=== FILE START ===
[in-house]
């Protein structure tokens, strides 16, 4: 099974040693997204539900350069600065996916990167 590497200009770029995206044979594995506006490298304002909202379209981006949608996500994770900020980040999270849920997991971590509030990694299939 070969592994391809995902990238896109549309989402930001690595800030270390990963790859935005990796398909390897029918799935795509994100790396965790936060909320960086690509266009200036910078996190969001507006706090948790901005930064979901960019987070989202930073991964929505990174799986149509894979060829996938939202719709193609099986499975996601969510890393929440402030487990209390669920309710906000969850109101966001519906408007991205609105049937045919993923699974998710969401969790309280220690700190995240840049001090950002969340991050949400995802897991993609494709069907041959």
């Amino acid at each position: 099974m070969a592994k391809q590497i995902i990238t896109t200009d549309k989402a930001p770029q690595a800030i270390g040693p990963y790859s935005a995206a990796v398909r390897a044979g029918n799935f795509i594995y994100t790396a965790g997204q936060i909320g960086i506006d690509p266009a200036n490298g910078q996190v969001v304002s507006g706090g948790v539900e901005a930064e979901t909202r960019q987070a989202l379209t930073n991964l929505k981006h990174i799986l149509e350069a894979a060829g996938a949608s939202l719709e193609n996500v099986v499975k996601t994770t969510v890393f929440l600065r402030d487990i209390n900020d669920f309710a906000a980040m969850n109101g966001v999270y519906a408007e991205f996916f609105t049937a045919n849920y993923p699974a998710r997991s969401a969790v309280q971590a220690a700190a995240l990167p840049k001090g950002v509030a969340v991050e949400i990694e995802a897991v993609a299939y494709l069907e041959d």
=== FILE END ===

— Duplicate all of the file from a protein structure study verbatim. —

[in-house]
């Protein structure tokens, strides 16, 4: 099974040693997204539900350069600065996916990167 590497200009770029995206044979594995506006490298304002909202379209981006949608996500994770900020980040999270849920997991971590509030990694299939 070969592994391809995902990238896109549309989402930001690595800030270390990963790859935005990796398909390897029918799935795509994100790396965790936060909320960086690509266009200036910078996190969001507006706090948790901005930064979901960019987070989202930073991964929505990174799986149509894979060829996938939202719709193609099986499975996601969510890393929440402030487990209390669920309710906000969850109101966001519906408007991205609105049937045919993923699974998710969401969790309280220690700190995240840049001090950002969340991050949400995802897991993609494709069907041959």
């Amino acid at each position: 099974m070969a592994k391809q590497i995902i990238t896109t200009d549309k989402a930001p770029q690595a800030i270390g040693p990963y790859s935005a995206a990796v398909r390897a044979g029918n799935f795509i594995y994100t790396a965790g997204q936060i909320g960086i506006d690509p266009a200036n490298g910078q996190v969001v304002s507006g706090g948790v539900e901005a930064e979901t909202r960019q987070a989202l379209t930073n991964l929505k981006h990174i799986l149509e350069a894979a060829g996938a949608s939202l719709e193609n996500v099986v499975k996601t994770t969510v890393f929440l600065r402030d487990i209390n900020d669920f309710a906000a980040m969850n109101g966001v999270y519906a408007e991205f996916f609105t049937a045919n849920y993923p699974a998710r997991s969401a969790v309280q971590a220690a700190a995240l990167p840049k001090g950002v509030a969340v991050e949400i990694e995802a897991v993609a299939y494709l069907e041959d």